Background: Progressive symmetrical erythrokeratodermia (PSEK) is a rare inherited cornification disorder characterized by symmetrical erythematous hyperkeratotic plaques. The genetic basis for PSEK is not clear. PSEK shares many clinical features with erythrokeratodermia variabilis (EKV), which is associated with mutations in genes coding for gap junction beta (GJB) 3 and 4. Read More

    A novel missense mutation in GJB2, p.Tyr65His, causes severe Vohwinkel syndrome.
    Br J Dermatol 2011 Jan;164(1):197-9
    Department of Dermatology, Maastricht University Medical Center, PO Box 5800, 6202 AZ Maastricht, The Netherlands.
    Gap junctions are intercellular channels which are permeable to ions and small molecules up to about 1 kDa in size. They are prominent in the skin, but their precise function there is largely unknown. Mutations in skin-expressed gap junction genes disrupt epidermal growth and differentiation. Read More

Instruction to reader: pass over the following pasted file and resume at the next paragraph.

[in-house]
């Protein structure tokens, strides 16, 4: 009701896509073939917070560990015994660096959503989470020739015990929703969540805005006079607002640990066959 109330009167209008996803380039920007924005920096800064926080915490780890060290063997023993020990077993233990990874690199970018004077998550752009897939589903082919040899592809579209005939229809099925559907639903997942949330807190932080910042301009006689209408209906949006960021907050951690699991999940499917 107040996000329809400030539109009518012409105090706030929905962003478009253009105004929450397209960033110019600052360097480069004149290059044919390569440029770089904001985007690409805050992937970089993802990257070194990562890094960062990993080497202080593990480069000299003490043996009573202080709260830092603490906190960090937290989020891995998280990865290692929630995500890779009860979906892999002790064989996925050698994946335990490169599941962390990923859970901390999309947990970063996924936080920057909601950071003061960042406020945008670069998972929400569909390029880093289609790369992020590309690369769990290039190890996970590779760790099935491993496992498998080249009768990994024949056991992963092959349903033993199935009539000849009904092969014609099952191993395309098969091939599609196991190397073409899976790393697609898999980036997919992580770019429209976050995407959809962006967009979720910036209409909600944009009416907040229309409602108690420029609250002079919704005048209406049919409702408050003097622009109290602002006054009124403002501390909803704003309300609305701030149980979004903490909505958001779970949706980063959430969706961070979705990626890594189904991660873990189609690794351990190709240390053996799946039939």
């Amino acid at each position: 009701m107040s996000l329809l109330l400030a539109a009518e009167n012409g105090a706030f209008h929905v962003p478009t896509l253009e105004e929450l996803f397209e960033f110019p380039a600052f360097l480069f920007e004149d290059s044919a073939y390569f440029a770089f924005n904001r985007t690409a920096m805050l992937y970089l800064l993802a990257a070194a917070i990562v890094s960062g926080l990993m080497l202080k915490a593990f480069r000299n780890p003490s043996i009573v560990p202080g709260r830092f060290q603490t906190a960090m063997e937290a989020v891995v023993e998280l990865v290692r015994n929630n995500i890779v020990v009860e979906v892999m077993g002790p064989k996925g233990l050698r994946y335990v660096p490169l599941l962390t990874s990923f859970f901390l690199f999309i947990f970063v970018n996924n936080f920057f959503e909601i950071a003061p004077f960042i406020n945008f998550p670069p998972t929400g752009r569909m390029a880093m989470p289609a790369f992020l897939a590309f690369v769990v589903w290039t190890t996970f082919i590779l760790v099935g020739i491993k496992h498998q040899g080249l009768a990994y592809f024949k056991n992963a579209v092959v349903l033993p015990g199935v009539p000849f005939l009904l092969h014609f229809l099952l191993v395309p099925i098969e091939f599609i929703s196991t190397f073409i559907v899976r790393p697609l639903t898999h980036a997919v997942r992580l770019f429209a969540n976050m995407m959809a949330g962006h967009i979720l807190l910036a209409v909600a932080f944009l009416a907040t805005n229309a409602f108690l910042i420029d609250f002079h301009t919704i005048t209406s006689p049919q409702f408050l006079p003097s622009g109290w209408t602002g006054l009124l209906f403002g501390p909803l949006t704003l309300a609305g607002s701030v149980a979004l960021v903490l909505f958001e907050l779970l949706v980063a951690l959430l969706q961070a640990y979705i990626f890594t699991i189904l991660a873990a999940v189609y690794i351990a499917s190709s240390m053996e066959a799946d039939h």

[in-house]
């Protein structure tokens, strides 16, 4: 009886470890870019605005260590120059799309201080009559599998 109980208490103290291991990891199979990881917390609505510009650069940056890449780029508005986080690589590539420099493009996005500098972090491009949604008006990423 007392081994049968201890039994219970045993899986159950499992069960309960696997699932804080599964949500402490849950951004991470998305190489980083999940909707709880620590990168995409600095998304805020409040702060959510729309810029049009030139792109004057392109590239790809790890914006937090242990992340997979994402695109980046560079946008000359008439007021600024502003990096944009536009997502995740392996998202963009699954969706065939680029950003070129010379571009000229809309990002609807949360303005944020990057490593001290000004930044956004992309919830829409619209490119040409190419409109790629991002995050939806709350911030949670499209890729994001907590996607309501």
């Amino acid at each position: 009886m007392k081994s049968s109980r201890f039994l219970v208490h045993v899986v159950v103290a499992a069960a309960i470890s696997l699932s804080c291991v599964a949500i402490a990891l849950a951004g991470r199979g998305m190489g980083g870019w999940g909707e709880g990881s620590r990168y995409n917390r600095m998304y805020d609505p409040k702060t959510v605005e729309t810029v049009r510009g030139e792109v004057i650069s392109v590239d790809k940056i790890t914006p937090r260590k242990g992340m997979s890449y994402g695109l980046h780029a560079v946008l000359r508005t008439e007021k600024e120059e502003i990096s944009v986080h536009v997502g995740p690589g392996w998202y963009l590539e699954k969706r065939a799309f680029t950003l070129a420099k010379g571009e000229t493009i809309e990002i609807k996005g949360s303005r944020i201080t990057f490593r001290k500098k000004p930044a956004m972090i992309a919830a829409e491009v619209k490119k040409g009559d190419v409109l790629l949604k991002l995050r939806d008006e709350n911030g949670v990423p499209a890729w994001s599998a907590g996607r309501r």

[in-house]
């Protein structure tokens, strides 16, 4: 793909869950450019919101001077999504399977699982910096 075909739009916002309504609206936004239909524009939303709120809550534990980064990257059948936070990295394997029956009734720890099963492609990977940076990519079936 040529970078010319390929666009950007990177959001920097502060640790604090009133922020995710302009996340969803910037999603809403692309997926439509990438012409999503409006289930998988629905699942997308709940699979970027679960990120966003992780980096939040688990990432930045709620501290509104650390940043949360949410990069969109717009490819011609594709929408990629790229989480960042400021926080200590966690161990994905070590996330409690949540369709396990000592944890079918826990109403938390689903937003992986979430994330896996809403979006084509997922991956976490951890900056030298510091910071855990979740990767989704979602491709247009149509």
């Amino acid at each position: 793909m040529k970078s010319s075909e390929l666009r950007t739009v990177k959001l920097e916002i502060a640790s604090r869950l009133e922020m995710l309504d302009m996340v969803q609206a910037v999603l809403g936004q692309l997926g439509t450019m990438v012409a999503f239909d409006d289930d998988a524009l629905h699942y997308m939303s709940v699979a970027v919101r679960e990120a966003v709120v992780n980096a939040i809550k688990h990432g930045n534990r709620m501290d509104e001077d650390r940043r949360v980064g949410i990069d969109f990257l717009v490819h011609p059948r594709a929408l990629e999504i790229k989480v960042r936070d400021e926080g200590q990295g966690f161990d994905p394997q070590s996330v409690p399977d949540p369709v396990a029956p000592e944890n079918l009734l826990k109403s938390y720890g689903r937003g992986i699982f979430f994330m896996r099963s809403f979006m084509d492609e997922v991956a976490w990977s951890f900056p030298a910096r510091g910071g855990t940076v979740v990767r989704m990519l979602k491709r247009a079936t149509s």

Autosomal dominant prelingual hearing loss with palmoplantar keratoderma syndrome: Variability in clinical expression from mutations of R75W and R75Q in the GJB2 gene.
    Am J Med Genet A 2010 Jul;152A(7):1798-802
    Department of Oto-Rhino-Laryngology, Head and Neck Surgery, University Medical Center Freiburg, Freiburg, Germany.
    About one to three of a 1,000 neonates are afflicted at birth with a serious hearing impairment, with about half of the cases due to genetic causes. Genetic causes of hearing impairment are very heterogeneous. About half of all cases of genetically caused nonsyndromic hearing loss can be ascribed to mutations in the GJB2 gene (connexin 26) and to deletions in the GJB6 gene(connexin 30). Read More

    Vohwinkel syndrome: treatment of pseudo-ainhum.
    Int J Dermatol 2010 Jan;49(1):79-82